Inland Paradise – Jaen City and Province
Everyone has heard of most of the eight provinces in Andalusia but have you heard of Jaen (pronounced ‘Hi-en’)? Jaen province is in the north of Andalusia on the border with Castilla-La Mancha on the road to Madrid and the north of Spain.

The name ‘Jaen’ is said to come from the Arabic ‘Geen or Yayan’ meaning a caravan or caravan route. These days it is often the same. A name on the side of the road while driving down to the Costa del Sol or up to Madrid. But did you know Jaen has more castles than any other area of Europe, over 66 million olive trees producing 20% of the world’s olive oil, Spain’s largest Natural Park – Sierra de Cazorla, Segura y Las Villas and it’s my ‘home’ province!

Over twenty years ago it began to be called ‘Paraiso Interior’ or Inland Paradise, being home to not only one but three protected parks and the source of the 657km long Guadalquivir River which flows to the west through Cordoba and Seville to Cadiz province and the Atlantic Ocean.

Not far from Jaen city are two lovely Renaissance towns of Ubeda and Baeza. They are a twinned UNESCO site being only 7 km apart and are oozing with 16th century sandstone monuments showcasing the best preserved examples of Italian Renaissance in Spain.

The remains of fortresses and watchtowers dating back to the Romans, Moors and Napoleonic Troops amongst others are easy to spot on the undulating green landscape – the sea of olive trees.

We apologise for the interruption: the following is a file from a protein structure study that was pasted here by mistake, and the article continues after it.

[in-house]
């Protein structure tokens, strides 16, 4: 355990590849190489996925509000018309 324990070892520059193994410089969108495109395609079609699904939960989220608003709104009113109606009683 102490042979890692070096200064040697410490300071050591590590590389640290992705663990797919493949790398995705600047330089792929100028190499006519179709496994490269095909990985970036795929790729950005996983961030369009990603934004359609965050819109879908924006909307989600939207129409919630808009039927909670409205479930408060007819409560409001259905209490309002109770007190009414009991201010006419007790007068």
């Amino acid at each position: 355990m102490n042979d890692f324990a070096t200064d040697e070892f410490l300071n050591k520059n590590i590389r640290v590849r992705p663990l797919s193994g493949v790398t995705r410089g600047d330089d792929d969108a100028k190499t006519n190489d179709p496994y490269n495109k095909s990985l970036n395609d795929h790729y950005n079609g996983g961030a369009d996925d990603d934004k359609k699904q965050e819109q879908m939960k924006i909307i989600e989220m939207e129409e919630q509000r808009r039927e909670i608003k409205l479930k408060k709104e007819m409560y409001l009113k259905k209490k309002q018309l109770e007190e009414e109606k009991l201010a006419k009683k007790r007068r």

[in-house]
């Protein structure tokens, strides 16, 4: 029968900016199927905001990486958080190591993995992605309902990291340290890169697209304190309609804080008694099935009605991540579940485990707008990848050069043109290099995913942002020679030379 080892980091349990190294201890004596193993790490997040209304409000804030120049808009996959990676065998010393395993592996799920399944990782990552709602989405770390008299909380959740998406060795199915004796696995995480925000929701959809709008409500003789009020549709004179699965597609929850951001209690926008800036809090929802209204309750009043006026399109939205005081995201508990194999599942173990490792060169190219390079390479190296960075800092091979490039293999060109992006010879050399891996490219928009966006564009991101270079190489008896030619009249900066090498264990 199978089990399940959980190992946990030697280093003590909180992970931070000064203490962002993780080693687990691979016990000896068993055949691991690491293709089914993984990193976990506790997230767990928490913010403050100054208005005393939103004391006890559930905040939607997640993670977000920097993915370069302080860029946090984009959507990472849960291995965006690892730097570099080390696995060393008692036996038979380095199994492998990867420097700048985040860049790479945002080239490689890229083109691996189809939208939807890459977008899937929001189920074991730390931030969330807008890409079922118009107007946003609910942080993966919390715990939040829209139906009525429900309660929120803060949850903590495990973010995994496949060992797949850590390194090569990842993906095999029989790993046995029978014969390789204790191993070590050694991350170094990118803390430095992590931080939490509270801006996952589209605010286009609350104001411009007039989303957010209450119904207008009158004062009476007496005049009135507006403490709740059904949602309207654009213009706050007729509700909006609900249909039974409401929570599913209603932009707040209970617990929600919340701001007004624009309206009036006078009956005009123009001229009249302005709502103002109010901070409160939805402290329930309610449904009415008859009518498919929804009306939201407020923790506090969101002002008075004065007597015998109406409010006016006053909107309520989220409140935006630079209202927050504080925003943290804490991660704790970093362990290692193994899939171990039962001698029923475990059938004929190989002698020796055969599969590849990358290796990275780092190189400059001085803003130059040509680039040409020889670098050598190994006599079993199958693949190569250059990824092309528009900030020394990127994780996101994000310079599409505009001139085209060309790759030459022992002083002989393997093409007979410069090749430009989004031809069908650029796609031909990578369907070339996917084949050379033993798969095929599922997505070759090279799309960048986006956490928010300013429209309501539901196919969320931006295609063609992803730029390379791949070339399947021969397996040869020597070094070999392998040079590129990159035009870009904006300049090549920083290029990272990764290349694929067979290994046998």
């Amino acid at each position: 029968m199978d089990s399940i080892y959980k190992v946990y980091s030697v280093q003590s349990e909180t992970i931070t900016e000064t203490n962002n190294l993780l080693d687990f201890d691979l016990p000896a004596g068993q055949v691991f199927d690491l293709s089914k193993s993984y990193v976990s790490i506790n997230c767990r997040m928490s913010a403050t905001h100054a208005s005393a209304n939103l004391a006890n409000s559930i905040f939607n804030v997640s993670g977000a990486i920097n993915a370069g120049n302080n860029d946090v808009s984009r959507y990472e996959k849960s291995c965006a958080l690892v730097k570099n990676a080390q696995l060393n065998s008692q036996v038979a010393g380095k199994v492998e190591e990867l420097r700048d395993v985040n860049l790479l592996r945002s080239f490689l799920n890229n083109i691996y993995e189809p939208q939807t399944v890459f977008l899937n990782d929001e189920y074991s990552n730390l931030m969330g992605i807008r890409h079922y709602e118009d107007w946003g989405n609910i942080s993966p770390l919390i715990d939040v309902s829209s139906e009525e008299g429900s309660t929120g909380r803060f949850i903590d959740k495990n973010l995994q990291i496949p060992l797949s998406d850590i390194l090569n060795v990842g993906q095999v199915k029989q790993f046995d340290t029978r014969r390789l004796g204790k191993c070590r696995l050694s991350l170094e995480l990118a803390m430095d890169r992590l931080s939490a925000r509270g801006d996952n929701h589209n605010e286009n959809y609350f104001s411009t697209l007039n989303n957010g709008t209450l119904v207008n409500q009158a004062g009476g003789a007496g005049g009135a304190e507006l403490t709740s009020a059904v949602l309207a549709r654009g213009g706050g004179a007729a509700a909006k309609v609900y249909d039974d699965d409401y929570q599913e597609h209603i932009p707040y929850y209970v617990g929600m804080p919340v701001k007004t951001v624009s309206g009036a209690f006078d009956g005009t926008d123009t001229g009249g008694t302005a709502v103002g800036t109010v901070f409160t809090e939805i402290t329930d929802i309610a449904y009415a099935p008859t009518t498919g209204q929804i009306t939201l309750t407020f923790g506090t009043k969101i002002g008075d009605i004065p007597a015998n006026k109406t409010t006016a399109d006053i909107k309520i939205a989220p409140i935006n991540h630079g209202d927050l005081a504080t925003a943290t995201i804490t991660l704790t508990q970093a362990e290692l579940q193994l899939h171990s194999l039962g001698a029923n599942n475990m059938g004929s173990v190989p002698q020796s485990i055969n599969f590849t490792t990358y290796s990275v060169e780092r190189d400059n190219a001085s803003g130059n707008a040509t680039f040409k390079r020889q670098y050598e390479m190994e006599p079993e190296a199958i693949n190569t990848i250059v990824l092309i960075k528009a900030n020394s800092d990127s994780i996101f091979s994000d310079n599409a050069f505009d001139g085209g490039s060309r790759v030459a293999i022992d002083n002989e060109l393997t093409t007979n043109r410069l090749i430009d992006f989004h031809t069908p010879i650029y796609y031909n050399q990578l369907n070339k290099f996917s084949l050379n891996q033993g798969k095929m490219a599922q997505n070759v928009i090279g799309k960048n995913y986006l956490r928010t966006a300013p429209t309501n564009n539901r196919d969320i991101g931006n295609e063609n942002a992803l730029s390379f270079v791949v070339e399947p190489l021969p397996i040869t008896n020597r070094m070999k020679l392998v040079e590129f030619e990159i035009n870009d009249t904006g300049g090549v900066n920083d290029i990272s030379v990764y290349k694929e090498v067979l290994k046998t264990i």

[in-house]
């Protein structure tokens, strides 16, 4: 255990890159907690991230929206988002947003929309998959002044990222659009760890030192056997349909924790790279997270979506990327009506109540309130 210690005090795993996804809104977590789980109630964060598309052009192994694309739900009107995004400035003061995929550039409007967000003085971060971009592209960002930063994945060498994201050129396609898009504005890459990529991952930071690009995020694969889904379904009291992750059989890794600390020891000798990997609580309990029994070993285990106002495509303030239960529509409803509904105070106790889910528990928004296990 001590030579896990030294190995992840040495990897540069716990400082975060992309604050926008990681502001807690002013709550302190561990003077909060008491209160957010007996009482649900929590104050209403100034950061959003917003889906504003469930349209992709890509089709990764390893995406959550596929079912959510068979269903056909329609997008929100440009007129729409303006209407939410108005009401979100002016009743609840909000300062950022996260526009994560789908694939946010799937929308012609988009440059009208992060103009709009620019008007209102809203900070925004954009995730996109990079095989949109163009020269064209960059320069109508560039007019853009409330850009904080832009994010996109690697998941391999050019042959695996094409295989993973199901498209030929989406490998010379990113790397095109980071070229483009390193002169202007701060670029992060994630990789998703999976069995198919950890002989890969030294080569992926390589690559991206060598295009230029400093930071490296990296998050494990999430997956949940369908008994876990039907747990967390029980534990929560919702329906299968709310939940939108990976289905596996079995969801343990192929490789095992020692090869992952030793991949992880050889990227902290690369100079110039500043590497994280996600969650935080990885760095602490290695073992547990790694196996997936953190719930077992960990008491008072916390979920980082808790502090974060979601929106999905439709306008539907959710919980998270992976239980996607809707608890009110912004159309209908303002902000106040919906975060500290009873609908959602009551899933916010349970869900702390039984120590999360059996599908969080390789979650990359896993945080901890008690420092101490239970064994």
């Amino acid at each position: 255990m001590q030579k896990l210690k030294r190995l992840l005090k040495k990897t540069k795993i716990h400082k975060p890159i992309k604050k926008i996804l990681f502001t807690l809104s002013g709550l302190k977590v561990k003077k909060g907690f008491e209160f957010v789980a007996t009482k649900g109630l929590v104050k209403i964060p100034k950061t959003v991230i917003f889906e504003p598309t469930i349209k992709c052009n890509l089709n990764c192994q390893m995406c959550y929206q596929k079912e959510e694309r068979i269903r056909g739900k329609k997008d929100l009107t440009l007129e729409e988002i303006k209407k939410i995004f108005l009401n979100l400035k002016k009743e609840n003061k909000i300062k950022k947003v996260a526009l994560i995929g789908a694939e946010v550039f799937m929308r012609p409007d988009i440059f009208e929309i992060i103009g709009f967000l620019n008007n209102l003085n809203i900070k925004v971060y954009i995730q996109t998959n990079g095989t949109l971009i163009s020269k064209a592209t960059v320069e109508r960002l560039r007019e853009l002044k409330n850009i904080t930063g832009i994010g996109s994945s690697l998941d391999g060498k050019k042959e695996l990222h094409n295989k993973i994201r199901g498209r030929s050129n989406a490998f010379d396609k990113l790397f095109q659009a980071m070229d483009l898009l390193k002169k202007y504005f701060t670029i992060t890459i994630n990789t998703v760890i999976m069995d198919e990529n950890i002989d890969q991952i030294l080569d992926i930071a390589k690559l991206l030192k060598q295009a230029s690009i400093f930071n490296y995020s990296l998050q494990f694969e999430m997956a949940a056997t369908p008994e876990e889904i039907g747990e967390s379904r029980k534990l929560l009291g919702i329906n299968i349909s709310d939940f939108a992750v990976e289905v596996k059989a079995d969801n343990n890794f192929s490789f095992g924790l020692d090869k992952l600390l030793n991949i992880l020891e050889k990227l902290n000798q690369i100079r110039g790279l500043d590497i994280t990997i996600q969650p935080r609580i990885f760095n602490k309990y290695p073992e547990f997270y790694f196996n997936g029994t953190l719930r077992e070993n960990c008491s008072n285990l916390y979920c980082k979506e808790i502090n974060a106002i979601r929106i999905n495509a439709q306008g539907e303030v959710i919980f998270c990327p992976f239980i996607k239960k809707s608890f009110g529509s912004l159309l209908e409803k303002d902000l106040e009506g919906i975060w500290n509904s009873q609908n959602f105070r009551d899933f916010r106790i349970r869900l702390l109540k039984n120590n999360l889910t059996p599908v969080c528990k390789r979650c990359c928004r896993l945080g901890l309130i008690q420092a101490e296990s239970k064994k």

The trees march in regimented rows up hill and down dale across the province and between its 97 isolated white mountain villages and towns. To begin exploring Jaen province you should start with the city and its highest point, the Parador de Santa Catalina. Jaen’s Parador Hotel is built in the style of a fortress and stands next to the ruined castle looming above the city.

It’s a lovely place to stay or at least go in for coffee and to admire the 20 metre-high vaulted ceiling. Then head along the walkway to the huge white monumental cross at the end of the hill, which marks the spot where the Moors surrended the city to the Catholic Kings.

The cross is a viewpoint and the older part of the city, close to the bottom of the hill, is noticeable because of the smaller houses and the old Moorish roof tiles but it’s the enormous Renaissance/Baroque Cathedral, another Renaissance treasure, which is impossible to miss. The narrow streets of the Jewish district, the food market, and other ancient monuments including the award-winning Arab Baths under the Palacio de Villardompardo which is home to two art musuems.

The dramatic views behind and the city ahead are surrounded by olive groves. It’s these which give their base to their gastronomy which is hard not to sample with free tapas given with your beers.

Jaen – Inland Paradise should be a destination and not just passed by. Give me a shout if you’re heading my way.